The show’s energy was not lost on me, especially because I’ve written many editor’s columns since 2010 wondering whether it’s yet the year the construction industry returns to positivity after the housing crisis. Instead of searching for economists to support a rebound this year, every meeting I had at IRE assured me roofing—and construction in general—is on an upswing.

This momentum was further underscored by an announcement made during the show by the Rosemont, Ill.-based National Roofing Contractors Association: Reid Ribble, a U.S. Congressman for Wisconsin’s 8th District, currently is in negotiations to take over for William A. Good, CAE, NRCA’s CEO, who will retire Dec. 31, 2016. Good has faithfully served NRCA and the industry, and he has a very loyal following. I personally am grateful to Good and members of his staff—Ambika Puniani Bailey and Carl Good. They gave me my first job in publishing back in 2000 and were integral in making me the editor I am today. Therefore, I certainly don’t want to take away from what Good has done for roofing, but I can’t help but be excited about the possibilities his successor could bring.

Ribble is a roofing contractor by trade. He joined his family’s business—Kaukauna, Wis.-based The Ribble Group—in 1975 and became its president in 1980. Ribble served as NRCA president in 2005-06 and NRCA senior vice president from 2004-05, as well as held a number of other leadership roles within the organization. He also was president of the Roofing Industry Alliance for Progress’ Board of Trustees from 2008-10.

Ribble was elected to Congress in 2010 and has been re-elected twice. It may be a bit difficult to see why I’m excited about a politician taking NRCA’s helm—especially when I would describe our country’s current presidential race as wackadoo. However, I can’t help but focus on the positive traits of (some) politicians and Ribble’s in particular: He obviously is a leader. He is dedicated to public service. He knows how to build a constituency. And, in January, when he announced he would resign from Congress, Ribble noted his commitment to his family. In addition, according to NRCA’s “RoofScoop” blog post, “In Congress, Ribble has earned the reputation of being honest and able to work with representatives from both sides of the aisle.”

I hope he brings these traits to his new role with NRCA. I hope he surrounds himself with construction experts—even those he disagrees with—who will provide new levels of insight about the issues facing the construction industry as a whole: durability, energy efficiency, materials transparency, renewable energy, resilience and sustainability. I think Ribble has a wonderful opportunity to make the roofing industry the leading construction voice on these matters. After all, we know a roof is a building’s first line of defense. Shouldn’t roofing be the first industry called upon to assist in meeting the current and future needs of our buildings?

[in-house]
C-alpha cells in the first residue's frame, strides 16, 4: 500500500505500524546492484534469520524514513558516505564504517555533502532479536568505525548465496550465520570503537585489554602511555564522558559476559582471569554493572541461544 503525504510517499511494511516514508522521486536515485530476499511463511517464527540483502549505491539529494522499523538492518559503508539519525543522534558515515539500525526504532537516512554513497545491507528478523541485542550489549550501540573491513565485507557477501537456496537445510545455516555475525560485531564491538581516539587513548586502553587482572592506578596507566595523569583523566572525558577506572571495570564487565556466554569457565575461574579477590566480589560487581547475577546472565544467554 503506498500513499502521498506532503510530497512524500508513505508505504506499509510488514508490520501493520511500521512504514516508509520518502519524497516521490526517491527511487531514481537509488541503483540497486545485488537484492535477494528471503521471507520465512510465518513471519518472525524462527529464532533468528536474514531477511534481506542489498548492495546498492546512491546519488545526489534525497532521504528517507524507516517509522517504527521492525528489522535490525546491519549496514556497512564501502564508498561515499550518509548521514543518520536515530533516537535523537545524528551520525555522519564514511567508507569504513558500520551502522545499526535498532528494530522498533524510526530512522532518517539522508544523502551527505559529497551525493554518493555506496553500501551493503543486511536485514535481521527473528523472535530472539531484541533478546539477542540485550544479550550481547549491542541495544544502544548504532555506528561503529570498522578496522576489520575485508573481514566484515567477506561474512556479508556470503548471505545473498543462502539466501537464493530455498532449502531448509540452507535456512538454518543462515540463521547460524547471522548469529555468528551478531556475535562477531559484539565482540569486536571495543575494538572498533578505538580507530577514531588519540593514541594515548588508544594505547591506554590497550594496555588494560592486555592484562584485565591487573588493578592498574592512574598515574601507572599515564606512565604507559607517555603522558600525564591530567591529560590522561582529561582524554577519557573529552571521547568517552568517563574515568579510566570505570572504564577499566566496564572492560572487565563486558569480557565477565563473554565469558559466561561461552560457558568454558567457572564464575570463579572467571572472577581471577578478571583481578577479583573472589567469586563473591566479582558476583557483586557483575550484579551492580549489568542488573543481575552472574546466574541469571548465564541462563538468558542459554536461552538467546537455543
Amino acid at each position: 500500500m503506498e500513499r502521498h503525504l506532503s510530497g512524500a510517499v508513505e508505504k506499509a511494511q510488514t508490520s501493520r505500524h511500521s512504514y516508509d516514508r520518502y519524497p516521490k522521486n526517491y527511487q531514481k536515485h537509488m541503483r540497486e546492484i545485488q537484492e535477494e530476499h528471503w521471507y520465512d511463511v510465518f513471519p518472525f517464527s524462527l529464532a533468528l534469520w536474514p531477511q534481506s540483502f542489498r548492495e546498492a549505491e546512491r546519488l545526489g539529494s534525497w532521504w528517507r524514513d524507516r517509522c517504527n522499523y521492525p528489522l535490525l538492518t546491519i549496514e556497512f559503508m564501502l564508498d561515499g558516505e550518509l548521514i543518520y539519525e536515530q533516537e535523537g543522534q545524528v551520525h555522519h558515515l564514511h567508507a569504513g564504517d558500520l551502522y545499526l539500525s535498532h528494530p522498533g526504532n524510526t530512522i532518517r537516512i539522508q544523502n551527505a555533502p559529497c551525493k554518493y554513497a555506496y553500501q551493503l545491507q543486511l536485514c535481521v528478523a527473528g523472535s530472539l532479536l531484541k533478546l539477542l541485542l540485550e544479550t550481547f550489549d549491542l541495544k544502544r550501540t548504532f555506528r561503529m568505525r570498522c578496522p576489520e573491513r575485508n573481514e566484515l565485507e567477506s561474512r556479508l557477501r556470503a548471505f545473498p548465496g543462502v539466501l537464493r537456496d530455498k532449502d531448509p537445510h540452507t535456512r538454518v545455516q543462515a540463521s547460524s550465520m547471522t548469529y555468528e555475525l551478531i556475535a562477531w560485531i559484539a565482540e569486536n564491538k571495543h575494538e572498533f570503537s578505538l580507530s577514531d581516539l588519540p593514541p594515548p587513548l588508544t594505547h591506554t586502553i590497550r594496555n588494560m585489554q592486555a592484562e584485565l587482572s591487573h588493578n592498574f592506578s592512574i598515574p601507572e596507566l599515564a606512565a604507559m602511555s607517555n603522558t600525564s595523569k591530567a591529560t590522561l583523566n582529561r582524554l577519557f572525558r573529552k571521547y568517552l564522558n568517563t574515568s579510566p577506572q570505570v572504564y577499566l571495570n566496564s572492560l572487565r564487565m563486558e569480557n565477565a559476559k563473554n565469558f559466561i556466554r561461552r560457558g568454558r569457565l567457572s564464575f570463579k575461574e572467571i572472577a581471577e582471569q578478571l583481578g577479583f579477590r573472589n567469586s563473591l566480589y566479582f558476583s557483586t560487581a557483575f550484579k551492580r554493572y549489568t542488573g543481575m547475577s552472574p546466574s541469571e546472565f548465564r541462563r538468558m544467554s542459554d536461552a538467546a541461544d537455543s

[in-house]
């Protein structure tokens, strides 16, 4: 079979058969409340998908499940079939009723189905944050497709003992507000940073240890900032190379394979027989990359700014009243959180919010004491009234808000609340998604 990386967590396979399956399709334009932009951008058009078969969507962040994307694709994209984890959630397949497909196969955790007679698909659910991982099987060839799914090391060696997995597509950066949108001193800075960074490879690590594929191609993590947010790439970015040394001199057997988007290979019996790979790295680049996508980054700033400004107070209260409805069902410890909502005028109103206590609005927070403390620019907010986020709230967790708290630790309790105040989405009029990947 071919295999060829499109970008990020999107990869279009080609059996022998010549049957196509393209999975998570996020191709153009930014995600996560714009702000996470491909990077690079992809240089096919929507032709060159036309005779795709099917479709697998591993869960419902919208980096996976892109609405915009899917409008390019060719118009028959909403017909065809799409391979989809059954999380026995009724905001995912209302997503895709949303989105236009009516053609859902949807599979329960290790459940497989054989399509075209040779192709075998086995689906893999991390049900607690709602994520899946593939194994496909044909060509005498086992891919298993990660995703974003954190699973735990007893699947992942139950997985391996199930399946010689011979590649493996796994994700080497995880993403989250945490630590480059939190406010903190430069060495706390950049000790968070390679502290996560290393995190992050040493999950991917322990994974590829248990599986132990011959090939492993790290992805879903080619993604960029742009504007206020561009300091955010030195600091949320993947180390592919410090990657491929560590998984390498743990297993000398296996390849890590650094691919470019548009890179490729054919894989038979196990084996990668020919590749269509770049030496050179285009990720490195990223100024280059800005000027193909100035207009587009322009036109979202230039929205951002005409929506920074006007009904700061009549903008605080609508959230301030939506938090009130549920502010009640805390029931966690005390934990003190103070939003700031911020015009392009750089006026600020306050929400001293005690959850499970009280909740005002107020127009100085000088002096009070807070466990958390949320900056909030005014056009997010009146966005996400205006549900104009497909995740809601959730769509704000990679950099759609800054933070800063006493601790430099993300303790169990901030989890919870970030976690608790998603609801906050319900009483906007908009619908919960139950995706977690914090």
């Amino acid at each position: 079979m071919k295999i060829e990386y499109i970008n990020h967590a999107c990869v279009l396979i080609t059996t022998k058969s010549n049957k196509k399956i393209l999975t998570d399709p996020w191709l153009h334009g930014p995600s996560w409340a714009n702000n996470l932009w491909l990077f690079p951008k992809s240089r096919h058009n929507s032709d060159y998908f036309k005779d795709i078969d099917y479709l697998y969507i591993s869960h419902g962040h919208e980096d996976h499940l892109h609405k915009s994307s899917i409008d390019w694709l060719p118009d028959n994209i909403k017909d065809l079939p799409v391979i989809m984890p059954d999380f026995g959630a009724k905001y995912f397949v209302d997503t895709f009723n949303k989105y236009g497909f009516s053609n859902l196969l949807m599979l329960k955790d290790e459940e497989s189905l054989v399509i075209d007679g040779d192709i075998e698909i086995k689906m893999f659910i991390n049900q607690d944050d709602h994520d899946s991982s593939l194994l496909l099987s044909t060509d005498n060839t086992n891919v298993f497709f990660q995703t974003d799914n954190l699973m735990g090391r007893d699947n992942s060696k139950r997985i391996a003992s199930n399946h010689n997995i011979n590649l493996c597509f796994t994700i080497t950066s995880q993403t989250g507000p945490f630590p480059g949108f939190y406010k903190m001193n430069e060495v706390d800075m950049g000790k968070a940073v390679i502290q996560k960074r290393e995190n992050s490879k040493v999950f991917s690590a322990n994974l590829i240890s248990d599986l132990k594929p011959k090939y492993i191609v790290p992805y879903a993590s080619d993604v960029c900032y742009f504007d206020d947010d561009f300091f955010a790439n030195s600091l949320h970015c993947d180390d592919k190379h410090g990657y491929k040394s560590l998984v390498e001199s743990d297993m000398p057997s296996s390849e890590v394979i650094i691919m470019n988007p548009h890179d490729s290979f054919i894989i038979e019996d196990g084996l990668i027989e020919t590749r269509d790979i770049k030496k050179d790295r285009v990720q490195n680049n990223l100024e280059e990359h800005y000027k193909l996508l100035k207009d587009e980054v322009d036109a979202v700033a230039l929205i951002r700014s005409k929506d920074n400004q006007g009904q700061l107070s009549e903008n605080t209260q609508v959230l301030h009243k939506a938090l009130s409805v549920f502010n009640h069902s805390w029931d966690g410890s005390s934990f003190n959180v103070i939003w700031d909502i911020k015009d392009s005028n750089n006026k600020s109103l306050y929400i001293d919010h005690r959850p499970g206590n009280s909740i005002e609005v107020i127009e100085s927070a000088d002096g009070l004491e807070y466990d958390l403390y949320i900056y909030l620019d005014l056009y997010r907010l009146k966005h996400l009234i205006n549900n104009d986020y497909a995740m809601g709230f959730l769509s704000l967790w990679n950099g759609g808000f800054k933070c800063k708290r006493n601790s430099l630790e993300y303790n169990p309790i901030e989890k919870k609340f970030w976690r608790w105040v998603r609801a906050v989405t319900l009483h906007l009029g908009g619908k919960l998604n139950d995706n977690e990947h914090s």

NRCA Issues Statement about President Obama’s Executive Action on Immigration

The following statement is attributable to William Good, executive vice president of the National Roofing Contractors Association:

For many years, NRCA has consistently supported immigration reform that increases border security, improves workplace enforcement without burdening employers, provides an avenue for workers to enter the U.S. legally when our economy needs them, and addresses the problem of the existing illegal workforce in a balanced manner. NRCA believes immigration reform that addresses all these components is needed to fix our broken immigration system, end illegal immigration, protect U.S. workers and meet the economic needs of employers in the 21st century.

NRCA believes that for immigration reform to be successful in meeting the needs of the roofing industry, it is imperative Congress be the deliberative body that addresses this issue. NRCA is disappointed the House did not take up immigration reform legislation in the 113th Congress and urges the new 114th Congress to move expeditiously on immigration reform measures in 2015.

NRCA also is disappointed President Obama decided to move forward with unilateral executive action which can, at best, provide only a temporary and partial solution to fixing our broken immigration system. NRCA is further concerned the president’s executive action could cause significant difficulties for employers with respect to employment eligibility verification compliance and will be reviewing the executive order to determine potential effects on employers.

NRCA urges Congress and the Obama administration to work together to pass immigration reform legislation that meets the needs of employers and workers in the roofing industry as soon as possible.